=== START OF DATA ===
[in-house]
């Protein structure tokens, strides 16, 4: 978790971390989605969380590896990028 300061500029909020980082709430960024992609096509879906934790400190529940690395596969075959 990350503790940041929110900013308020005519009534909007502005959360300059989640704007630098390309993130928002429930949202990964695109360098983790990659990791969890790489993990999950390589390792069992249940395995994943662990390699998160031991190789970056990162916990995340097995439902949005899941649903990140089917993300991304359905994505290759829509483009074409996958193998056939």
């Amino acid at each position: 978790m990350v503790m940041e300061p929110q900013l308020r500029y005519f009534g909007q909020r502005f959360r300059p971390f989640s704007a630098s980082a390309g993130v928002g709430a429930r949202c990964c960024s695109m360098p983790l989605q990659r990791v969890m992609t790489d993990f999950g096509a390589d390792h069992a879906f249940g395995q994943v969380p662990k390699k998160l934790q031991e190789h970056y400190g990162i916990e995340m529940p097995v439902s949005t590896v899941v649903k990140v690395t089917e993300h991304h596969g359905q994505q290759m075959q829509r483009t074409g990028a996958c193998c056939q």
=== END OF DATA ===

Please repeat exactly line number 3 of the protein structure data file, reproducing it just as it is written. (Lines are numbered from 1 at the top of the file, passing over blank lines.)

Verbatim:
């Amino acid at each position: 978790m990350v503790m940041e300061p929110q900013l308020r500029y005519f009534g909007q909020r502005f959360r300059p971390f989640s704007a630098s980082a390309g993130v928002g709430a429930r949202c990964c960024s695109m360098p983790l989605q990659r990791v969890m992609t790489d993990f999950g096509a390589d390792h069992a879906f249940g395995q994943v969380p662990k390699k998160l934790q031991e190789h970056y400190g990162i916990e995340m529940p097995v439902s949005t590896v899941v649903k990140v690395t089917e993300h991304h596969g359905q994505q290759m075959q829509r483009t074409g990028a996958c193998c056939q």